Life insurance

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Life insurance

An insurance policy that pays a monetary benefit to the insured person's survivors after death.

Life Insurance

An insurance policy where, in exchange for a premium, the insurance company pays a certain benefit to the survivors of the policyholder upon his/her death. Life insurance can help defray costs of the funeral, pay off the estate's debts, and may provide for the survivors' (notably a widow or widower) future. There are two main types of life insurance. Term life insurance lasts only for a certain period of time and pays the death benefit only if the policyholder dies during that time. Whole life insurance lasts as long as the policyholder remains alive and provides a savings component against which the policyholder can borrow under most circumstances.

Life insurance.

Life insurance is a contract you sign with an insurance company, obligating it to pay a death benefit of a certain value to the beneficiaries you name.

In most cases, the payment is made at the time of your death, but certain policies allow you to take a portion of the death benefit if you are terminally ill and need the money to pay for healthcare.

You may select either term or permanent insurance. With a term policy, you are insured for a specific period of time. When the term ends, you must renew the policy for another term or change your coverage. Otherwise, you're no longer insured. With a permanent policy, you can buy coverage for your lifetime.

You pay an annual premium, typically billed monthly or quarterly, for the coverage. The insurer sets the cost, based on your age, health, lifestyle, and other factors. With a permanent policy, your premium is fixed, but with a term policy it typically increases when you renew your coverage to reflect the fact that you're older.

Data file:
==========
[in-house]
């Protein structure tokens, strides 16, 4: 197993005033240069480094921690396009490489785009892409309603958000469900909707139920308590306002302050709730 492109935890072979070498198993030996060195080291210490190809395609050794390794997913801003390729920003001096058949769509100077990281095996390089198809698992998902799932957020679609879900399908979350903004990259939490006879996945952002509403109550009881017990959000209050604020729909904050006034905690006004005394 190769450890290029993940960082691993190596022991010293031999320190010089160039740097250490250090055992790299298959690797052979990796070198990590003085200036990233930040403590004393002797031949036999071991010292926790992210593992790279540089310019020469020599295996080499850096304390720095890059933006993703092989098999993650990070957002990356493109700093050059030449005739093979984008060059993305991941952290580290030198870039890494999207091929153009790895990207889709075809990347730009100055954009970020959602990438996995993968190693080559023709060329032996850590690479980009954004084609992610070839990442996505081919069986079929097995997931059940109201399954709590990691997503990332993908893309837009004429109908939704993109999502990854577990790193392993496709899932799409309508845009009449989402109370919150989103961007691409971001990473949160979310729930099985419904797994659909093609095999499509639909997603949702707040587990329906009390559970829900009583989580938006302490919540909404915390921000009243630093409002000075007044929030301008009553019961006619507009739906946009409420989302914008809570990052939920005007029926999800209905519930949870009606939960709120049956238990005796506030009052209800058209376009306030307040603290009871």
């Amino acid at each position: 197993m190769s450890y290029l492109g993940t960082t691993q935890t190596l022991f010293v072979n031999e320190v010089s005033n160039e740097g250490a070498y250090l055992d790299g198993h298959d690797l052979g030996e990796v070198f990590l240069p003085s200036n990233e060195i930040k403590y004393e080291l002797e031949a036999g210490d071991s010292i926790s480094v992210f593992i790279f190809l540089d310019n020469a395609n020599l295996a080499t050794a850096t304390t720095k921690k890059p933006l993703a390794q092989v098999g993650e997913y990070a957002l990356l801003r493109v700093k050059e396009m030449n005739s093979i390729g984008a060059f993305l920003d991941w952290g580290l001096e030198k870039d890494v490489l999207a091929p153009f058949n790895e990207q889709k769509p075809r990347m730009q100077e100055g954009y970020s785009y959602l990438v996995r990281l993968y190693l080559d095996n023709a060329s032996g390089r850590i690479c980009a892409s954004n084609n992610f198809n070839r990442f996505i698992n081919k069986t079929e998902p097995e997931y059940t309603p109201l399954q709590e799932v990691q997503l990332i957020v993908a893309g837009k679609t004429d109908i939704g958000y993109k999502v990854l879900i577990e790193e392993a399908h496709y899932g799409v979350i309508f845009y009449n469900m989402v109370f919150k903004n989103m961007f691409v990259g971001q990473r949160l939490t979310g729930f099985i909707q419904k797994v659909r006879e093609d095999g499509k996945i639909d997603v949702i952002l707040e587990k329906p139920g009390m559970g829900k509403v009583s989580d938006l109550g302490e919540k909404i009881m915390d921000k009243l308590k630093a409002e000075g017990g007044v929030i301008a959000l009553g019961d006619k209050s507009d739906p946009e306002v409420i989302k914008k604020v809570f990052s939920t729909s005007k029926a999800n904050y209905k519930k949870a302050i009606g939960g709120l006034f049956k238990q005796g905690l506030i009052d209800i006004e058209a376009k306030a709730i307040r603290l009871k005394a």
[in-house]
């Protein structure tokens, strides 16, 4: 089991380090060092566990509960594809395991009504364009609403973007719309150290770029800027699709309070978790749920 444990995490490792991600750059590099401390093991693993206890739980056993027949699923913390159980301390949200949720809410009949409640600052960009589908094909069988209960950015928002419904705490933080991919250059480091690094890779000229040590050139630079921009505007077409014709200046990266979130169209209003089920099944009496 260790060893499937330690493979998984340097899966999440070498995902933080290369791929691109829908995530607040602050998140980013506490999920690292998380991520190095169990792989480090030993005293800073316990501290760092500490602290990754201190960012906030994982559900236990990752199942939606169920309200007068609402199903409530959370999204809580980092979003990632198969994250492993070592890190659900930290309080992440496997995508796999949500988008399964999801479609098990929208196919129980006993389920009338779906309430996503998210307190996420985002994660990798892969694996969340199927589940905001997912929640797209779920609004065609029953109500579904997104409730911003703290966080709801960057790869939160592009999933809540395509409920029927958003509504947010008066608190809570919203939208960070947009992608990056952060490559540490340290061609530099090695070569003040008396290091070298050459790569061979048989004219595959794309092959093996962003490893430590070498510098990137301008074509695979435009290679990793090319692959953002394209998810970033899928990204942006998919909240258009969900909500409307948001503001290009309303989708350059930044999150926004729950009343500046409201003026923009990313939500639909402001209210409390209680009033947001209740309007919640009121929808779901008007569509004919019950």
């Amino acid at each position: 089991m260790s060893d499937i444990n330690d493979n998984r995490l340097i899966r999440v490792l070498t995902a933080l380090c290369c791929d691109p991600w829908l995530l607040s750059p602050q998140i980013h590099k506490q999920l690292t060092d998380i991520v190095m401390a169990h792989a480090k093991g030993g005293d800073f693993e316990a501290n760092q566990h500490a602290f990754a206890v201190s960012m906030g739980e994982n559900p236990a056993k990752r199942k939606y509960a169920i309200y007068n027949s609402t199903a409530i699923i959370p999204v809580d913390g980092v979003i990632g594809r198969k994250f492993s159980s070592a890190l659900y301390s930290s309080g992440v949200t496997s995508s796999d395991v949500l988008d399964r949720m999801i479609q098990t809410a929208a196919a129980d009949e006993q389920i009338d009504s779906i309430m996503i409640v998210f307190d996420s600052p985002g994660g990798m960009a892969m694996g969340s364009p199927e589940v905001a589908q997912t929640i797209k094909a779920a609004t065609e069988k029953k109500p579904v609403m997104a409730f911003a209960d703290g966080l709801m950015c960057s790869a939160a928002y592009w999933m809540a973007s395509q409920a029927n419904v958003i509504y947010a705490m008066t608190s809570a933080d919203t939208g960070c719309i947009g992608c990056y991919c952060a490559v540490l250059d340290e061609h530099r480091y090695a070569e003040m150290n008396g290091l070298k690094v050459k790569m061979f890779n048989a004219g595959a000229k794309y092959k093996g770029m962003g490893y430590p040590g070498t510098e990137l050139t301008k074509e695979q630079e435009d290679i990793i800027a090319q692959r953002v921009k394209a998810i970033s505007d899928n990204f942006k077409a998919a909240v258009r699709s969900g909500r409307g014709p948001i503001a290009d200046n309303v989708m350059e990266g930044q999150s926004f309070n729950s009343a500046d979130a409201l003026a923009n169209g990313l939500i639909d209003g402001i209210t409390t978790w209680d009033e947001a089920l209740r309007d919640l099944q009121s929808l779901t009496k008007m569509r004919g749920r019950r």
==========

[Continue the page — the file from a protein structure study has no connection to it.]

References in periodicals archive ?
There are four parties to the life insurance contract:
Most recently, in 2009, the Service issued Revenue Ruling 2009-13 (below), which provides definitive guidance to policyholders who surrender or sell their life insurance contracts in life settlement transactions.
"Although you can ' 1035' life insurance proceeds into an annuity [with an LTCI rider], you can't swim upstream and '1035' an annuity into a life insurance contract," Burkle said.
2009-14 (IRB 2009-21, May 26, 2009 answers this question: What are B's tax consequences upon receiving death benefits or sales proceeds regarding a term life insurance contract that B purchased for profit in three situations described below.
An alternate limit in IRS Revenue Ruling 74-307 permits life insurance to the extent that less than half of the contributions are paid into the plan for a life insurance contract. Whole life insurance does not need to be part of a 412(i) plan (it may be funded entirely with an annuity), although life insurance can provide significant additional benefits.
IRAs are prohibited from investing in life insurance contracts [4080)(3)].
- The term "Viatical settlement provider" means any person regularly engaged in the trade or business of purchasing, or taking assignments of, life insurance contracts on the lives of insureds described in paragraph (1) if - (I) such person is licensed for such purposes (with respect to insureds described in the same subparagraph of paragraph (1) as the insured) in the State in which the insured resides, or (II) in the case of an insured who resides in a State not requiring the licensing of such persons for such purposes with respect to such insured, such person meets the requirements of clause (ii) or (iii), whichever applies to such insured.
Also, Fuller would have to set up the VEBA in a state that allowed a trust to be the named beneficiary of individual life insurance contracts. As of 1991, such an allowance could only be found in the state of Georgia's insurance code.
The criteria matrices for the decision-maker offered seven different life insurance contracts are contained in Table 4.
In 1984 the tax policies of certain investment-oriented life insurance contracts were modified.
Such items would include tax-exempt interest income (net of allocable carrying costs) and the "inside build-up" of income in life insurance contracts (net of attributable premiums).

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